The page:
There are two easy ways to get rich in politics — work for Michael Bloomberg or bet heavily against the conventional wisdom as expressed on cable TV.
The current myth that the Sanders campaign is an unstoppable juggernaut could come to a crashing halt with Tuesday night’s debate. Or if Joe Biden rebounds to win the South Carolina primary.
Elizabeth Warren — who pummeled Bloomberg in the Las Vegas debate — should turn her fire on Sanders. It would be both a gift to her party, and it would have credibility coming from Warren’s left-wing perspective.
This is the moment when everyone who sees Sanders as a walking electoral disaster should speak up. No more whispers that Nancy Pelosi is concerned about keeping her House majority or rumors that Obama has told friends he is worried about Sanders as the nominee.
If you see something, say something.
University of Maryland political scientist David Karol pointed out on Twitter that other Democratic ex-presidents have freely endorsed in primary races. Harry Truman in 1956 and 1960 supported convention losers Averell Harriman and Stuart Symington; Jimmy Carter endorsed Walter Mondale in 1984, and Bill Clinton backed his vice president, Al Gore, in 2000.
Obama, in particular, has a choice. He can speak out about the threat that Sanders offers for Democratic prospects in November and the 44th president’s own legacy. Or Obama can maintain his cultivated public silence —and take partial responsibility for whatever happens next.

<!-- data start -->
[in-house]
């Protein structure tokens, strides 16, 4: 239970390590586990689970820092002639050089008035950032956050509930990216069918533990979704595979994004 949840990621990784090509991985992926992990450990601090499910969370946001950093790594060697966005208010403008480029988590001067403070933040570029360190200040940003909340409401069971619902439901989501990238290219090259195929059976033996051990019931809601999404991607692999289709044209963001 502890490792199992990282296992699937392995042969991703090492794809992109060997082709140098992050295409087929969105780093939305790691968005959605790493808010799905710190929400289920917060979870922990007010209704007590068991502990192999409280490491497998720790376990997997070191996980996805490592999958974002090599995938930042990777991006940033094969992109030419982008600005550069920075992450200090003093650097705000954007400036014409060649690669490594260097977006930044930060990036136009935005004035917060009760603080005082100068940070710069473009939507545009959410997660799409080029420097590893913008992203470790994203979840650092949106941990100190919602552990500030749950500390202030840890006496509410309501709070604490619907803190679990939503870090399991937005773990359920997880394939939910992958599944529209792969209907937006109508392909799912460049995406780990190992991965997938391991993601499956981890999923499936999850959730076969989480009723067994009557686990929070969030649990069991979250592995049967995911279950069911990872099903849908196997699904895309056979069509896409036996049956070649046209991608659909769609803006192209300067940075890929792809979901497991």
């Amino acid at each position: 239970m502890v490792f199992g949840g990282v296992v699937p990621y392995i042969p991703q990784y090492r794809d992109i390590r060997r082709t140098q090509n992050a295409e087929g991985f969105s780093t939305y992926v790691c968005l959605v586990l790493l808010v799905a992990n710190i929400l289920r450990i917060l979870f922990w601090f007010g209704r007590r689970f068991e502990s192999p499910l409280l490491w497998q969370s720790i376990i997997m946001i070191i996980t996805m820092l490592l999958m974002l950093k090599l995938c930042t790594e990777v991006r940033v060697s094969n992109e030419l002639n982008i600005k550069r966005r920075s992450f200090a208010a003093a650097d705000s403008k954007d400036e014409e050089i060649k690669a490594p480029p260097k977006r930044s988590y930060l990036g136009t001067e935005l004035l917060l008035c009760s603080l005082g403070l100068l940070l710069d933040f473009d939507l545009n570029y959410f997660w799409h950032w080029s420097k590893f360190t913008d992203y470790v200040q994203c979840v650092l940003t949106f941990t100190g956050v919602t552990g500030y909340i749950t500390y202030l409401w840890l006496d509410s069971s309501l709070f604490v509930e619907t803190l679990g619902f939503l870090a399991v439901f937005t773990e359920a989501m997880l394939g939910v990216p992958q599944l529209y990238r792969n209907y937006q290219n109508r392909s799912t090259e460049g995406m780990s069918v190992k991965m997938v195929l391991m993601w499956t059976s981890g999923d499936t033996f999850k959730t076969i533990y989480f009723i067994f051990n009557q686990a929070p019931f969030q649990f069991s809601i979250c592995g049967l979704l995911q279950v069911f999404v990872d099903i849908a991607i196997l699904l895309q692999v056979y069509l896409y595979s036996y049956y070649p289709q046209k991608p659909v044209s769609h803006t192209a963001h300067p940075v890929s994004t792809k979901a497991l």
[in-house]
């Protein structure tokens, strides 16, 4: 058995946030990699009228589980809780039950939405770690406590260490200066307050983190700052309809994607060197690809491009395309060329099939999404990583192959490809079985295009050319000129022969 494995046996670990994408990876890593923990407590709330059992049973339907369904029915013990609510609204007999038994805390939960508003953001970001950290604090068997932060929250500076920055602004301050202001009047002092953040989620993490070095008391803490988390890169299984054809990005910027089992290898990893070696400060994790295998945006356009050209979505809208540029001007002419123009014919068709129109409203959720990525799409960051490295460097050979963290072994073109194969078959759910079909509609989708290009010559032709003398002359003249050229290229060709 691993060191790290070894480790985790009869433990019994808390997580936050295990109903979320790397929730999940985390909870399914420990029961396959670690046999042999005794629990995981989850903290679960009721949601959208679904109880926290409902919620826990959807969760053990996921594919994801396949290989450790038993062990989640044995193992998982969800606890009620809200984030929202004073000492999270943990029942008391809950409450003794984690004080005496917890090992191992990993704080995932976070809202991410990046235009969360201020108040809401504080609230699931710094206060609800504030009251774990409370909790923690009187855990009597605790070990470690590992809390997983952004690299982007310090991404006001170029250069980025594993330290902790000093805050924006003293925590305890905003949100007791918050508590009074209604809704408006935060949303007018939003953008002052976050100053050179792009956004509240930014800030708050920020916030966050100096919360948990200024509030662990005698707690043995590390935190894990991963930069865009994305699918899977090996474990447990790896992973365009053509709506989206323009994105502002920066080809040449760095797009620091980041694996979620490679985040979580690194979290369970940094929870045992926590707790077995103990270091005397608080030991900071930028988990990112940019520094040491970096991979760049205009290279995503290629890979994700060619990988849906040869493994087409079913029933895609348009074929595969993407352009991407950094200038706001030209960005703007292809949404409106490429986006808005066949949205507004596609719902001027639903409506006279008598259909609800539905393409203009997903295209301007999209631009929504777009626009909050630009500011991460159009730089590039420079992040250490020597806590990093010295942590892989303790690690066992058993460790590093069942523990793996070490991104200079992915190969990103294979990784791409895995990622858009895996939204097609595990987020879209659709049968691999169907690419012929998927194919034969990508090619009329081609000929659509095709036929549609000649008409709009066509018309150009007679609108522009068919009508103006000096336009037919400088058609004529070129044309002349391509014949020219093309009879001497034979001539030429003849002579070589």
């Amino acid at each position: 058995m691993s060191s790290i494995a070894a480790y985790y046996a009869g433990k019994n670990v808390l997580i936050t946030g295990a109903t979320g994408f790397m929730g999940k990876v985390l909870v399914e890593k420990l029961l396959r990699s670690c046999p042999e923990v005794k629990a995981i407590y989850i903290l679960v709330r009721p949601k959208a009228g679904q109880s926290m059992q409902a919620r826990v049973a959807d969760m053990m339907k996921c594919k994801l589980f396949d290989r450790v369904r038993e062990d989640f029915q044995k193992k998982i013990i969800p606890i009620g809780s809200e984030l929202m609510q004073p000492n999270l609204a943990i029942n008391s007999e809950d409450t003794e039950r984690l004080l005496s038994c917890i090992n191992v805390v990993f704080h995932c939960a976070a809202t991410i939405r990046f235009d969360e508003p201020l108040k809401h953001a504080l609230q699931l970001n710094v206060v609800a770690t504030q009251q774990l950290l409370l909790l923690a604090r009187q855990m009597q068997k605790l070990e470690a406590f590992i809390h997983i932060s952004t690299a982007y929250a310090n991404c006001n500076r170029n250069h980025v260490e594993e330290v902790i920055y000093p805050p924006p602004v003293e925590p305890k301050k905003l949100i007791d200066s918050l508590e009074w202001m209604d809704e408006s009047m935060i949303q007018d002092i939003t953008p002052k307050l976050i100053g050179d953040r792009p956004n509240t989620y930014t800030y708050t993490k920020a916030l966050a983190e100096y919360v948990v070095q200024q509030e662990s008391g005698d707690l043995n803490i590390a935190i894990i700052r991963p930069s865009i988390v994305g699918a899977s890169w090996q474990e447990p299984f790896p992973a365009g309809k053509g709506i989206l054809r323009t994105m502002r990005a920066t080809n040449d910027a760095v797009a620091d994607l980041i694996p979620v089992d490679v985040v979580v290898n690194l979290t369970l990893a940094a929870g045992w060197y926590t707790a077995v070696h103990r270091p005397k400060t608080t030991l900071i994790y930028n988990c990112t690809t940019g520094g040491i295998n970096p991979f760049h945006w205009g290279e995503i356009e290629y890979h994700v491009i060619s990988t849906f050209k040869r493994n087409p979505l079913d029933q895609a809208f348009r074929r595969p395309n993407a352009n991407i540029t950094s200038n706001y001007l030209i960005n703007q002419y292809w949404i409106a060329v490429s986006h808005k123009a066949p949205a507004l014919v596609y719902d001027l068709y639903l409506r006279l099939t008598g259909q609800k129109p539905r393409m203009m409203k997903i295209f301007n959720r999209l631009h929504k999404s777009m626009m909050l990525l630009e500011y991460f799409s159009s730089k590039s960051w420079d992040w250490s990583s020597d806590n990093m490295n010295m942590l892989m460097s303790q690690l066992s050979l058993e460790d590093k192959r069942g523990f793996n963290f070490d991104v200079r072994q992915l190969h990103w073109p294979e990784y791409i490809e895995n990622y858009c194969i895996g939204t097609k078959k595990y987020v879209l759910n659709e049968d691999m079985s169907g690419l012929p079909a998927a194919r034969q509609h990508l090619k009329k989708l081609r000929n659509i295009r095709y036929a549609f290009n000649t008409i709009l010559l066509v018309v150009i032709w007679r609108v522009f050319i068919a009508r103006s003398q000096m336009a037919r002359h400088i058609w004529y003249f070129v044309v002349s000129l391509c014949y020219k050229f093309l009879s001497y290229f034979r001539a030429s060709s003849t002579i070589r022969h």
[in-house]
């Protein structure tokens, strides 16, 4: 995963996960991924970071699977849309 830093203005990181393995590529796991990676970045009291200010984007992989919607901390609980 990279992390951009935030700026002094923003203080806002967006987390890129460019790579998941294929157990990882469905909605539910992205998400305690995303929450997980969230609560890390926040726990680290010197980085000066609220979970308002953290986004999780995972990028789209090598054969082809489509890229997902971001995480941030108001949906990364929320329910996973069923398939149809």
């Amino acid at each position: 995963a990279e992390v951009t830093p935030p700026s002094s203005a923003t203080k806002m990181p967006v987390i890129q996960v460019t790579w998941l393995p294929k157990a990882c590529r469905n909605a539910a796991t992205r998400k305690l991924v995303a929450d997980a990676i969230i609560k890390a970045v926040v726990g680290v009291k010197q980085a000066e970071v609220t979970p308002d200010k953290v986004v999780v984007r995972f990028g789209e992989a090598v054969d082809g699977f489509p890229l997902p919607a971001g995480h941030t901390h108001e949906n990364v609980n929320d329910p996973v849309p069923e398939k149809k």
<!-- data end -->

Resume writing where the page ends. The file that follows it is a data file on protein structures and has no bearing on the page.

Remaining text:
If Obama, Pelosi and other leading Democrats don’t have the gumption to unite around a single stop-Bernie candidate, they can, at least, jointly declare that no one is the presumptive nominee without 50 percent of the convention delegates.
No bending the rules
Democratic Party rules explicitly require a majority at the convention. But the Sanders forces are peddling the myth that whoever has a plurality of delegates when the primaries are over should be the nominee.
What if Sanders ends up with only 35 percent of the delegates? Should he be the nominee even if 65 percent of the Democrats prefer someone else?
According to Elaine Kamarck, a longtime member of the Democratic Party’s rules committee and a senior fellow at the Brookings Institution, there is a simple way to test this premise: Have the convention vote on whether a plurality or a majority is required for nomination.
This rules fight would come on the opening night of the Milwaukee convention. If the Democrats vote to keep majority rule, then a contested convention and a second ballot would almost be certain. And, by the way, superdelegates (mostly members of Congress and party officials) are entitled to vote on all rules questions.
All we have really learned so far in 2020 is that Bernie Sanders is not going to quietly fade away. What leading Democrats do with this unavoidable reality is a choice that will reverberate for years.
Walter Shapiro has covered the last 10 presidential campaigns. He is also a fellow at the Brennan Center for Justice at NYU and a lecturer in political science at Yale. Follow him on Twitter @MrWalterShapiro.